I concede readily that surf-fisherman-derived-sound is likely not a huge factor on the vast majority of nights in the surf. Particularly if there is any wave action, or the water is deep, sound from an angler will not carry very far and will almost assuredly be lost in the overall din of the noisy ocean. Therefore, I do not worry about the sound of my voice or any splashing sounds I might be making in most places I fish. However, windless nights combined with the relatively quiet and shallow waters found in bays, coves, and backwaters can make it feel like opening a plug bag, whispering, and even normal breathing is too disruptive. However, these noises above the water are not what I focus on. Yes, it’s a good idea to not yell or laugh too loudly, but these are of less concern. Under these conditions, it’s the underwater sounds I am making that are my focus.
I make a conscious effort to move a little slower and put my feet down as softly as I can manage in these situations. I believe that sounds from heavy footfalls, the tumbling or dislodging of rocks, and the crunching of carbide spikes from wader boots or Korkers are the largest concerns in terms of actual auditory noise. These are not natural sounds and give away the size and nature of a fisherman. Particularly in rocky areas, I walk methodically and don’t stomp or drag my feet because I’m worried about tripping or stumbling and making splashing noises or big pushes of water. A small splash here or there is not of concern because even in the calmest places there is always some small measure of this happening caused by everything from ducks to bait fish. However, if you move quickly, push a large wake of water and put out a lot of vibration, this can certainly spook fish in the area, and tripping and making big splashes (or falling) can be a disaster. Remember, very small vibrations which are utterly undetectable to us are easily pin-pointed by stripers. A human stumbling and splashing around in three feet of water in the middle of night is very noisy under the water.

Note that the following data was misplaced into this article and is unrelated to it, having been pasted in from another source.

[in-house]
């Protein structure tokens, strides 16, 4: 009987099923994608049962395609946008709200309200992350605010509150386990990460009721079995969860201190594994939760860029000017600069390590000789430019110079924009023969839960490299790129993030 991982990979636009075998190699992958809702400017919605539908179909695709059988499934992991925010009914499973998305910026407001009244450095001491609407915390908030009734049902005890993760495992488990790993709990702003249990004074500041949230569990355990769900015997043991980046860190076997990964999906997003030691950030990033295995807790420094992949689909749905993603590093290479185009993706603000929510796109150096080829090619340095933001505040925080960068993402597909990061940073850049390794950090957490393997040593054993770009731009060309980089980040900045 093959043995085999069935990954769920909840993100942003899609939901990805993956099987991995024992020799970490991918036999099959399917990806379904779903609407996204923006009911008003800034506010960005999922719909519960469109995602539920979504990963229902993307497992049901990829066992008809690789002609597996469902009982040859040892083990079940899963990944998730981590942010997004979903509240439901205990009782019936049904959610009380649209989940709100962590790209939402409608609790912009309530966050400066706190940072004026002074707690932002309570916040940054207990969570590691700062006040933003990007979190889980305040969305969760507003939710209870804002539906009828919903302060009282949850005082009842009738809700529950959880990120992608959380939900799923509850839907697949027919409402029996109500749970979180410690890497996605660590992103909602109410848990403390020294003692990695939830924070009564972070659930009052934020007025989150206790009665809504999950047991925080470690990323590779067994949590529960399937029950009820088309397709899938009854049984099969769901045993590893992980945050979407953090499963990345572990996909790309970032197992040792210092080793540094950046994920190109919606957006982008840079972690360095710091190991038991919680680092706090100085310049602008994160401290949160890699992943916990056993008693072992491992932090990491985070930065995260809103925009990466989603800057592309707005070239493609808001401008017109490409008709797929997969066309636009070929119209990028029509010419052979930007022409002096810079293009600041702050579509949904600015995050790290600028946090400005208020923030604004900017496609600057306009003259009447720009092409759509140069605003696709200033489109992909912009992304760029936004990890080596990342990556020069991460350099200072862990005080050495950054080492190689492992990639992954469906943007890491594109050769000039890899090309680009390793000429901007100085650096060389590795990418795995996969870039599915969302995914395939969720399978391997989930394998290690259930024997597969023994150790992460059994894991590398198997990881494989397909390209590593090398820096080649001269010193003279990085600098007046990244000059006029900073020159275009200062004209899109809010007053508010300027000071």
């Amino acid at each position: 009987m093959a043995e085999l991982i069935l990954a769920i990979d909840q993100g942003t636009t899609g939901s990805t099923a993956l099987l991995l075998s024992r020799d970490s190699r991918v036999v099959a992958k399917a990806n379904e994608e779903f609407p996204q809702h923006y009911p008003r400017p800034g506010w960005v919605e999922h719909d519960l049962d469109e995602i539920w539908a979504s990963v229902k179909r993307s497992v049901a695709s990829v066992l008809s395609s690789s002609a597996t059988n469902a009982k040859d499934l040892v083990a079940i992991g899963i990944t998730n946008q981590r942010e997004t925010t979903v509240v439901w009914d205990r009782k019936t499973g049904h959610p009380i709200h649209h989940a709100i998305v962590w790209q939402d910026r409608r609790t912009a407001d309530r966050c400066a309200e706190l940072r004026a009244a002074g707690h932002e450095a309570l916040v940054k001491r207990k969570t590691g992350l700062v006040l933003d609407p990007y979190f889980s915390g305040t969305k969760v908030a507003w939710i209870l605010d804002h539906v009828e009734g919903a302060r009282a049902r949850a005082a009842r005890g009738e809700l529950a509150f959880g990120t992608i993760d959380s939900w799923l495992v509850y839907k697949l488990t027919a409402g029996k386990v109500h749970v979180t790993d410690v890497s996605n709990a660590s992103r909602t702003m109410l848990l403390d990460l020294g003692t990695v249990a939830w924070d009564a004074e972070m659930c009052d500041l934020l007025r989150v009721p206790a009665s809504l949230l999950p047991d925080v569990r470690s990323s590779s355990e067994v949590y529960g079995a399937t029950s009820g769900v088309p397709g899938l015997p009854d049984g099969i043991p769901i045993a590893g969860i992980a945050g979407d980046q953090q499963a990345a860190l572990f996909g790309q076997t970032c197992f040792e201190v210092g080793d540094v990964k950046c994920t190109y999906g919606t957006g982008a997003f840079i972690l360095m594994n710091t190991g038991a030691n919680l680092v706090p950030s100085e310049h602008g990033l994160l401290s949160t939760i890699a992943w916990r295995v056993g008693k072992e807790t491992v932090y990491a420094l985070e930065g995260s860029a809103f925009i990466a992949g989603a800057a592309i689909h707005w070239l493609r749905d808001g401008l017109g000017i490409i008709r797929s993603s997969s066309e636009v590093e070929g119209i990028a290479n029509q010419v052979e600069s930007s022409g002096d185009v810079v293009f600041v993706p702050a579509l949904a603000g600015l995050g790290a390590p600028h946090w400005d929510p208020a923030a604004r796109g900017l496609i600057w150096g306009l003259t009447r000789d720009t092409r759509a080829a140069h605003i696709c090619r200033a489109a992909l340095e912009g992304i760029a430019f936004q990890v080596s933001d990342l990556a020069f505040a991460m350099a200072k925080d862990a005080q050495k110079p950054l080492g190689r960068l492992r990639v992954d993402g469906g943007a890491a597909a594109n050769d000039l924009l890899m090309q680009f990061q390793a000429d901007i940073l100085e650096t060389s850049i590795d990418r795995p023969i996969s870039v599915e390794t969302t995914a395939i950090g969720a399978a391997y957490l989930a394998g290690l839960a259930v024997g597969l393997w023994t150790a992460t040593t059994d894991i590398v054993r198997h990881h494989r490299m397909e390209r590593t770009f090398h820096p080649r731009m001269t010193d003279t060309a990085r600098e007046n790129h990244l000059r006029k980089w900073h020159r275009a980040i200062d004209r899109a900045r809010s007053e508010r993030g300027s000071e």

If there is one single point I want to stress in this article, it is the overuse and often times misuse of headlamps and lanyard lights. Particularly under calm conditions, a single momentary flash of light can kill a bite and end your chance at catching any more fish. This is a well-documented phenomena by many seasoned anglers, and I have had my own experiences with it. Case in point, one night I was fishing a particular spot with my friend and he caught a couple of solid cows in the mid-30-pound range, and I had one in the high-20s. We took a single photo of each of these largest catches from the night (which were lost when the camera was destroyed). This area has gin-clear water and is relatively shallow. Every time I’d take a photo, the bite would die for about 20 minutes. The following night, while we didn’t have any big fish, I noted the same effect when I took a photo of him casting because I was bored. While we were getting hit regularly up to that point, the single, relatively modest and very fast flash from a small point-and-shoot camera seemed to kill the bite for a full half-hour!